COMMODITIES IN FOCUS
Of diamonds and promises
In this article
Andrew Rigden Green
considers the decision in KBC Bank NV v Brink’s Hong Kong Limited and
Stephenson Harwood recently represented the successful Bank before the Court of Final
Appeal of Hong Kong, in respect of a consignment of diamonds that had been misdelivered.
KBC provided banking facilities to an Indian diamond
supplier called Rupam Impex, who in turn entered
into a Deed of Hypothecation whereby diamonds with
a total value of US$852,339 were pledged to KBC as
security for the banking facilities.
The pledged diamonds were sold to a Hong Kong
buyer and Rupam Impex entrusted Brink’s (as the
carrier) to deliver the diamonds to Hong Kong in
three lots under three air waybills. Bank of East Asia
(“BEA”), agent for KBC, was named as the consignee
in the air waybills. The air waybills were then handed
over to KBC in accordance with the terms of the
Brink's collected the diamonds when they arrived in
Hong Kong and released them to the buyer without
the consent of KBC or BEA. The buyer had not paid
for the diamonds. KBC therefore commenced
proceedings against Brink’s in the High Court of Hong
Kong for conversion of the diamonds.
Pledge of goods or hypothecation
The main issue in the Court of First Instance was
whether, under the Deed of Hypothecation, the
diamonds were pledged to KBC, or hypothecated.
This determined whether KBC had a right to sue
A hypothecation only creates an equitable charge
over goods which remain in the possession of the
hypothecator (here Rupam Impex). The bank has no
control over the goods and only has the right to sue
the debtor (Rupam Impex) on the debt and execute
against the goods.
Under a pledge, however, the goods must be
delivered to the pledgee, whether physically or
constructively (by delivery of a document of title, or
key to a warehouse containing the goods). If the
diamonds had been delivered to KBC, then Brink’s
held the diamonds on their behalf and had a duty to
deal with them only in accordance with KBC’s
instructions. Delivery to the buyer was not in
accordance with KBC’s instructions as they had not
If there was no pledge of the goods, KBC would not
be able to sue Brink’s for conversion of the diamonds.
“Delivery to the buyer was not in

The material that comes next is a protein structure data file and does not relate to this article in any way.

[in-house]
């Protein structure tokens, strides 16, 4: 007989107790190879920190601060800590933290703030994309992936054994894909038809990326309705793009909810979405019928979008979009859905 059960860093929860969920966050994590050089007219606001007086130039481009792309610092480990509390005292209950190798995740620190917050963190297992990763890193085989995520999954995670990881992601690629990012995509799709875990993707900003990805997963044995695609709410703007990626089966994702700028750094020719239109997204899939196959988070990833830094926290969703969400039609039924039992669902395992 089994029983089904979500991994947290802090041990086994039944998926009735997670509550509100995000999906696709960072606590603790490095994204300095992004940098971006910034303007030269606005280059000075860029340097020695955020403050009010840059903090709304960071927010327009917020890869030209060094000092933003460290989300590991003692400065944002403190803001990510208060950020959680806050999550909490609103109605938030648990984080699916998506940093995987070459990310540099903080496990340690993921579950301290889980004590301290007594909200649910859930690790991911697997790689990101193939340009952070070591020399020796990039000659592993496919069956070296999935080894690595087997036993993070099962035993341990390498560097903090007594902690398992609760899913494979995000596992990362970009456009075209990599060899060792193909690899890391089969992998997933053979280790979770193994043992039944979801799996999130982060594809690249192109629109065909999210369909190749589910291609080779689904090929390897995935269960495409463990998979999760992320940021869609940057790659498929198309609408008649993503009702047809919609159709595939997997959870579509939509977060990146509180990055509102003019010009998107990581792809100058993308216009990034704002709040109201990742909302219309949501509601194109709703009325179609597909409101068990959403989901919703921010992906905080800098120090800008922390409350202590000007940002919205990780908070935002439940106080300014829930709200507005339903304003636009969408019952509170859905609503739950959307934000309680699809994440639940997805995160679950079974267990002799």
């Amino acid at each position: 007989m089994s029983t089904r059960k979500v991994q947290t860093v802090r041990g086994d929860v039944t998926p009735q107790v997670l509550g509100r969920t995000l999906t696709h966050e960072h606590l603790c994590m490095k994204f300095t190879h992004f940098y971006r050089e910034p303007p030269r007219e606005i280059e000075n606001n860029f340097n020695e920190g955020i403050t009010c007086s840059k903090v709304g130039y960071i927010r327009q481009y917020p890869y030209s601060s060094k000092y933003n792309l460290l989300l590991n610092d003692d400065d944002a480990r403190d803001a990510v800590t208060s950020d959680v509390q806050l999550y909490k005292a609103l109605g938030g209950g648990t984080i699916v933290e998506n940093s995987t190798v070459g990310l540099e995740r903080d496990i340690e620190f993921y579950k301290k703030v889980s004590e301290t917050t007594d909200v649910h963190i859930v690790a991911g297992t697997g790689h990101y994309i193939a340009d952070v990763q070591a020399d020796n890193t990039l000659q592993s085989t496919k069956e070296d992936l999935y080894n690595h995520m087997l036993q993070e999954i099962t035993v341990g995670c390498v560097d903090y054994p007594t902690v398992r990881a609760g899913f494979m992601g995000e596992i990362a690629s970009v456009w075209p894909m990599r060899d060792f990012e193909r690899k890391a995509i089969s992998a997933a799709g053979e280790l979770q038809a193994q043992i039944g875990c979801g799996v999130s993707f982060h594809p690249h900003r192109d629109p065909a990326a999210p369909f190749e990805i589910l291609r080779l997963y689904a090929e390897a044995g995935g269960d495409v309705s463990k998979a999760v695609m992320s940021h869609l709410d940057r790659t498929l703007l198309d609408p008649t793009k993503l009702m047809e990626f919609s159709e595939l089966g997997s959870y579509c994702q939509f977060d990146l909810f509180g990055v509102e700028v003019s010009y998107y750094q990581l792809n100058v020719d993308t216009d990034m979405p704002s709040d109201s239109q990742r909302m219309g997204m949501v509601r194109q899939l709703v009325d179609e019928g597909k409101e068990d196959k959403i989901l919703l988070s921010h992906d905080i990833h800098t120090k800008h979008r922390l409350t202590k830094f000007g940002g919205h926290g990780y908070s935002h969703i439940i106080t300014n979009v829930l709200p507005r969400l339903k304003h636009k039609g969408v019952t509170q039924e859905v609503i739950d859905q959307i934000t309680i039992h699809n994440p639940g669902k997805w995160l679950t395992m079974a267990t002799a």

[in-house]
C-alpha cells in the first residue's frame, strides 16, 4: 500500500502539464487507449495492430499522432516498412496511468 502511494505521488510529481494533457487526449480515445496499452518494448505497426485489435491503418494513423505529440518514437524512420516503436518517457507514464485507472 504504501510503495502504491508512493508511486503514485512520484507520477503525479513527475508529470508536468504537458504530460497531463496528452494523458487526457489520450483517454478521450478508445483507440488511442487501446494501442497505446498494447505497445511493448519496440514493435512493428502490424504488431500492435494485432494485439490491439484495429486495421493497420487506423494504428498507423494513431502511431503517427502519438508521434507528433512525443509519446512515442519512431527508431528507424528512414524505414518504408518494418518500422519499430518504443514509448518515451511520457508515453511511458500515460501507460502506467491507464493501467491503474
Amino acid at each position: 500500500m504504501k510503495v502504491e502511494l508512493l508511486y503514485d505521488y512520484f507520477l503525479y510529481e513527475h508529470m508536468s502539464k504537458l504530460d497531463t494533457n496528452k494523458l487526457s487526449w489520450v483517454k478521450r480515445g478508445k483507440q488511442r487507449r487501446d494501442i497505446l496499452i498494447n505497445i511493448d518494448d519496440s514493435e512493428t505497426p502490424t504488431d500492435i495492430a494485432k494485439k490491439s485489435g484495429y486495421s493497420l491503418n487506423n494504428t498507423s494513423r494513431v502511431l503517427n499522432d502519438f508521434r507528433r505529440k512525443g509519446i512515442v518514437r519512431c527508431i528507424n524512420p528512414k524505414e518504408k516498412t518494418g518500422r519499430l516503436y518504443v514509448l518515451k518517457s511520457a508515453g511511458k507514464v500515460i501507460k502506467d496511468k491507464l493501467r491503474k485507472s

accordance with KBC’s instructions
as they had not been paid”
Document of Title
In international trade we are familiar with the fact
that a bill of lading is a negotiable document of title.
It can be transferred from one person to another by
indorsement and the lawful holder of the bill of lading
is the person entitled to delivery of the goods.
KBC argued that the handing over of the air waybills
by Rupam Impex to KBC constituted constructive
delivery which perfected the pledge and thereby
allowed KBC, as the pledgee, an immediate right of
possession to the diamonds.
However, under Hong Kong and English law, air
waybills are not negotiable in the same way as bills of
lading. They cannot be transferred from one person
to another by indorsement or any other means.
The court considered the leading Hong Kong and
Commonwealth cases dealing with constructive
possession of goods by delivery of other documents
(such as trust receipts, cargo receipts and mate’s
receipts). It decided that air waybills could not be
treated as giving constructive possession of the
goods to KBC’s agent, BEA. The pledge was not
perfected, therefore KBC had only a hypothecation
and no title to sue Brink’s.
Is a document of title necessary?
KBC appealed. The Court of Appeal held that the
judge below was wrong to fixate on whether or not
the air waybill was a document of title.
The Judge had placed strong reliance on a Malaysian
case where mate’s receipts had apparently been
considered to be documents of title. However, on a
proper analysis of the Privy Counsel’s decision, the
reason for the judgment was not because mate's